Vincent Pit > Lexical-Types-0.13 > Lexical::Types

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Module Version: 0.13   Source  

NAME ^

Lexical::Types - Extend the semantics of typed lexicals.

VERSION ^

Version 0.13

SYNOPSIS ^

    { package Str; }

    {
     package My::Types::Str;

     sub new { bless { }, shift }
    }

    use Lexical::Types as => sub { 'My::Types::' . $_[0] => 'new' };

    my Str $x; # $x is now a My::Types::Str object

    {
     package My::Types::Int;

     sub TYPEDSCALAR { bless { }, shift }
    }

    use Lexical::Types;

    use constant Int => 'My::Types::Int';

    my Int $y; # $y is now a My::Types::Int object

DESCRIPTION ^

This pragma allows you to hook the execution of typed lexicals declarations (my Str $x) by calling a configurable method in a configurable package at each run. In particular, it can be used to automatically tie or bless typed lexicals whenever they are initialized.

Remind that for perl to be able to parse my Str $x, you need :

so make sure you follow one of those two strategies to define your types.

This pragma is not implemented with a source filter.

METHODS ^

import

    use Lexical::Types;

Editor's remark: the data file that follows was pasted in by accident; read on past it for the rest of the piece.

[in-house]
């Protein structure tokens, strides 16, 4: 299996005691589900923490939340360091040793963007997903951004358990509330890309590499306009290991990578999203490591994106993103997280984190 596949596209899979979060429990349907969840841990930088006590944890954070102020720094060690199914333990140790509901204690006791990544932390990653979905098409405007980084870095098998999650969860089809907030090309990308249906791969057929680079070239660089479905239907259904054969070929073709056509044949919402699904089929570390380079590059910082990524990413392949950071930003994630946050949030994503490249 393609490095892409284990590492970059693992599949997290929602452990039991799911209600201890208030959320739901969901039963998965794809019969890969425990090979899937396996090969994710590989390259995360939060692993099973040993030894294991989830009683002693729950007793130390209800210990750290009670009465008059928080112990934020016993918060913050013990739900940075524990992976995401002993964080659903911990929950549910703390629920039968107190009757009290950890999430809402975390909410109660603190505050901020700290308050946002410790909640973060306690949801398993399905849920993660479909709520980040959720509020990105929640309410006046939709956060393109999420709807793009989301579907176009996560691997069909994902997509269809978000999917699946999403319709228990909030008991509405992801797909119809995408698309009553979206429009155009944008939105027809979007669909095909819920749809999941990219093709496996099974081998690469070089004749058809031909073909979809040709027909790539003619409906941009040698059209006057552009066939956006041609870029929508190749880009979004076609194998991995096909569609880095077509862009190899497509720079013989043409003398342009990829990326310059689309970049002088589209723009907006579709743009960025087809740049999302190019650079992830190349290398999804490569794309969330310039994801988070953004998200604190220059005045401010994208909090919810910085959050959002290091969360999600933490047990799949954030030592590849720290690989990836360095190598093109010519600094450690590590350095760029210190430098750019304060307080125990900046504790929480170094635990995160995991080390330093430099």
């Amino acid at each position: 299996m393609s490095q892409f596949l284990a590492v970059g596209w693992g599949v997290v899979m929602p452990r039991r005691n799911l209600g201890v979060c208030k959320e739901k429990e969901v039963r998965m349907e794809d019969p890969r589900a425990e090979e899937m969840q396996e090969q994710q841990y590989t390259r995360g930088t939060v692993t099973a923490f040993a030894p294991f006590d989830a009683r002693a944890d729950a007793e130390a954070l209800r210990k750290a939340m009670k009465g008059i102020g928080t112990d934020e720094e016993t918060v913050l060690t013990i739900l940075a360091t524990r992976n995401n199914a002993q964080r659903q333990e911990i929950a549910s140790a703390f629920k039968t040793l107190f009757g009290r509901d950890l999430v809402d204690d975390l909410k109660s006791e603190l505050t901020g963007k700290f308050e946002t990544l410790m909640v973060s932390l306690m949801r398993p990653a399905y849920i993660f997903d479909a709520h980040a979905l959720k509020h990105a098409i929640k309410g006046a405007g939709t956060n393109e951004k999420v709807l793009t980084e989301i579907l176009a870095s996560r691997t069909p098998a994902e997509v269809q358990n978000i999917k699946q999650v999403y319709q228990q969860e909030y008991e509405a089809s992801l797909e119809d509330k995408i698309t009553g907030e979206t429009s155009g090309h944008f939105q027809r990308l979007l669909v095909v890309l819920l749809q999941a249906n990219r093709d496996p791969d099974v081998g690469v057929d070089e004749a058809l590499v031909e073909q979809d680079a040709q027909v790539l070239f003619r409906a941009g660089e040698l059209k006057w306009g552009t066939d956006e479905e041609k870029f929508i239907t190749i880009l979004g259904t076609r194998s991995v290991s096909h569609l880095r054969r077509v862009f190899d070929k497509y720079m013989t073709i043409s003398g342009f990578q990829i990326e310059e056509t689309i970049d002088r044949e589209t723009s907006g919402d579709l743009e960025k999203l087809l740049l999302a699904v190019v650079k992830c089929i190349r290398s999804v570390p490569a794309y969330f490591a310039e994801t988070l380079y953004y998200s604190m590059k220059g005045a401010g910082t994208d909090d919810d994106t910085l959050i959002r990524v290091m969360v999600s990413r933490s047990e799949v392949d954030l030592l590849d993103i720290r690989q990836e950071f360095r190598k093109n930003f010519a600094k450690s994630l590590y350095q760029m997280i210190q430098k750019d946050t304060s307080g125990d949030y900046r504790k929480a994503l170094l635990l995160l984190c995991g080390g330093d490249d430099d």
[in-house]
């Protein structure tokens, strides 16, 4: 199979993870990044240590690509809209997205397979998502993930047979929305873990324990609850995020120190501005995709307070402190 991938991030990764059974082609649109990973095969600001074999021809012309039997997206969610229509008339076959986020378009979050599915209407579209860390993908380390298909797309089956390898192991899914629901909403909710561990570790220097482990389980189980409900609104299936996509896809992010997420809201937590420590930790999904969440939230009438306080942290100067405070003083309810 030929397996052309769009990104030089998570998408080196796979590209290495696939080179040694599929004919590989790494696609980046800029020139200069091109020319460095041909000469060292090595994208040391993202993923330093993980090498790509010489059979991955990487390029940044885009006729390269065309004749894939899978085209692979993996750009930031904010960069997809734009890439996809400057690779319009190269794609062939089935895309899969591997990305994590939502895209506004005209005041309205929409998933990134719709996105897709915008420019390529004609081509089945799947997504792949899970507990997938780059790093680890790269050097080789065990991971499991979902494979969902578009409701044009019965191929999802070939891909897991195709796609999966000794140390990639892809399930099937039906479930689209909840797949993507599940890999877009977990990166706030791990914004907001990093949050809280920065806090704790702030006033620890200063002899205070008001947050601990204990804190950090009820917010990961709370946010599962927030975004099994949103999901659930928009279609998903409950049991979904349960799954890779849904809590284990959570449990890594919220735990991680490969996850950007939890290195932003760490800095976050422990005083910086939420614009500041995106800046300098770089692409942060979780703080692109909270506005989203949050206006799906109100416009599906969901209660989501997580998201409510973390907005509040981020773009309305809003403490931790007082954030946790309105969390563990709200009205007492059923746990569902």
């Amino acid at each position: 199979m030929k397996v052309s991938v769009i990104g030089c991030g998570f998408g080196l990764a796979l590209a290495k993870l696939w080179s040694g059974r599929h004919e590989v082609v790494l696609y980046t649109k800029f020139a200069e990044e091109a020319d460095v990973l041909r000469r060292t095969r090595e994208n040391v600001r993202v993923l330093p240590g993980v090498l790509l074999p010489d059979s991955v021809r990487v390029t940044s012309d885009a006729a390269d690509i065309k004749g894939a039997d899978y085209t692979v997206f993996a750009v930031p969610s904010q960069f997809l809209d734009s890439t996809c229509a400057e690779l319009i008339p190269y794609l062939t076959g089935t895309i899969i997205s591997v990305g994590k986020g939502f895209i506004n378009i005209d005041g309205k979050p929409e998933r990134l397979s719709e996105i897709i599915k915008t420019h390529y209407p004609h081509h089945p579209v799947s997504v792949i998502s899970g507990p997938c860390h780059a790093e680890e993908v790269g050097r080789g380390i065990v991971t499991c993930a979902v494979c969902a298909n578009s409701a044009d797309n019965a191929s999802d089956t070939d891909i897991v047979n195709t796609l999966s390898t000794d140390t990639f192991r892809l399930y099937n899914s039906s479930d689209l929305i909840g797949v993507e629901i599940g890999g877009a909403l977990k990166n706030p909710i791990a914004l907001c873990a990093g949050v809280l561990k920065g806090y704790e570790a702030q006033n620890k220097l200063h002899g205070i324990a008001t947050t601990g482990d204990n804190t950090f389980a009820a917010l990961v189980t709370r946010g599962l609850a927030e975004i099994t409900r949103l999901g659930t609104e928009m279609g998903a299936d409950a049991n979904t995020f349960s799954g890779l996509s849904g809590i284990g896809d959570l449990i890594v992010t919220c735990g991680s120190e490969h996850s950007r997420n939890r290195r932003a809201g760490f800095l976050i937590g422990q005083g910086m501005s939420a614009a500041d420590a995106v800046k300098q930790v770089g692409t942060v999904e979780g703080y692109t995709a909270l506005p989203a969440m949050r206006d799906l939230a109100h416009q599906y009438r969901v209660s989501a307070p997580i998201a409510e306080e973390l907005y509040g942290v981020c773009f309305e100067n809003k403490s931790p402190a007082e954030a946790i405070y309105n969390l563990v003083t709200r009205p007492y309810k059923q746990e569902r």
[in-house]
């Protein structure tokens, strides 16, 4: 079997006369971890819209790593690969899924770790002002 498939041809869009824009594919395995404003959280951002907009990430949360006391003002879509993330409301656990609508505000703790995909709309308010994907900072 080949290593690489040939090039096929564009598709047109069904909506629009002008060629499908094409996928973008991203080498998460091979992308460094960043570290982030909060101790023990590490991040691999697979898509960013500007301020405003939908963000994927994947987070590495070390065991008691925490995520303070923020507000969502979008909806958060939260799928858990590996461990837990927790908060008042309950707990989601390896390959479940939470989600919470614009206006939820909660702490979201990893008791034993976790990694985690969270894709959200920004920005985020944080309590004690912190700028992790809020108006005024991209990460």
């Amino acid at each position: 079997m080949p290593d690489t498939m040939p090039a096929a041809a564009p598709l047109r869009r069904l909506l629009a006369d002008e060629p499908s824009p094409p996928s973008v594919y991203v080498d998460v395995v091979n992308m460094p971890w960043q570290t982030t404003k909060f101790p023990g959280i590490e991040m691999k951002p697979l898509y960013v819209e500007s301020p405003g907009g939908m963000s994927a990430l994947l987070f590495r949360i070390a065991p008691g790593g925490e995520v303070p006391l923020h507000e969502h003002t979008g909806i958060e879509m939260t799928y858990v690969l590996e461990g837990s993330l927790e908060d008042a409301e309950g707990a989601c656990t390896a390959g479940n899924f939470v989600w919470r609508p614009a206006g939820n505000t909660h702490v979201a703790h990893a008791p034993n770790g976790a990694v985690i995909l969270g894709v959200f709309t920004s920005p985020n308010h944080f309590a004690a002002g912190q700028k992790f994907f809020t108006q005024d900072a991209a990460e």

use Lexical::Types as => $prefix;
    use Lexical::Types as => sub { ... }; # = $mangler

Magically called when use Lexical::Types is encountered. All the occurences of my Str $x in the current lexical scope will be changed to call at each run a given method in a given package. The method and package are determined by the parameter 'as' :

unimport

    no Lexical::Types;

Magically called when no Lexical::Types is encountered. Turns the pragma off.

RUN-TIME INITIALIZER METHOD ^

The initializer method receives an alias to the pad slot of the initialized lexical in $_[1] and the original type name in $_[2]. You can either edit $_[1] in place, in which case you should return an empty list, or return a new scalar that will be copied into the pad slot.

    use Lexical::Types as => 'My';

    my Str $x;

    ...

    sub My::Str::TYPEDSCALAR {
     # $_[1] is an alias to $x, and $_[2] is 'Str'
     ...
    }

INTEGRATION ^

You can integrate Lexical::Types in your module so that using it will provide types to your users without asking them to load either Lexical::Types or the type classes manually.

    package MyTypes;

    BEGIN { require Lexical::Types; }

    sub import {
     eval 'package Str; package Int'; # The types you want to support
     Lexical::Types->import(
      as => sub { __PACKAGE__, 'new_' . lc($_[0]) }
     );
    }

    sub unimport {
     Lexical::Types->unimport;
    }

    sub new_str { ... }

    sub new_int { ... }

If you prefer to use constants rather than creating empty packages, you can replace the previous example with something like this :

    package MyTypes;

    BEGIN { require Lexical::Types; }

    sub import {
     my $pkg = caller;
     for (qw<Str Int>) {
      my $type = __PACKAGE__ . '::' . $_;
      no strict 'refs';
      no warnings 'redefine';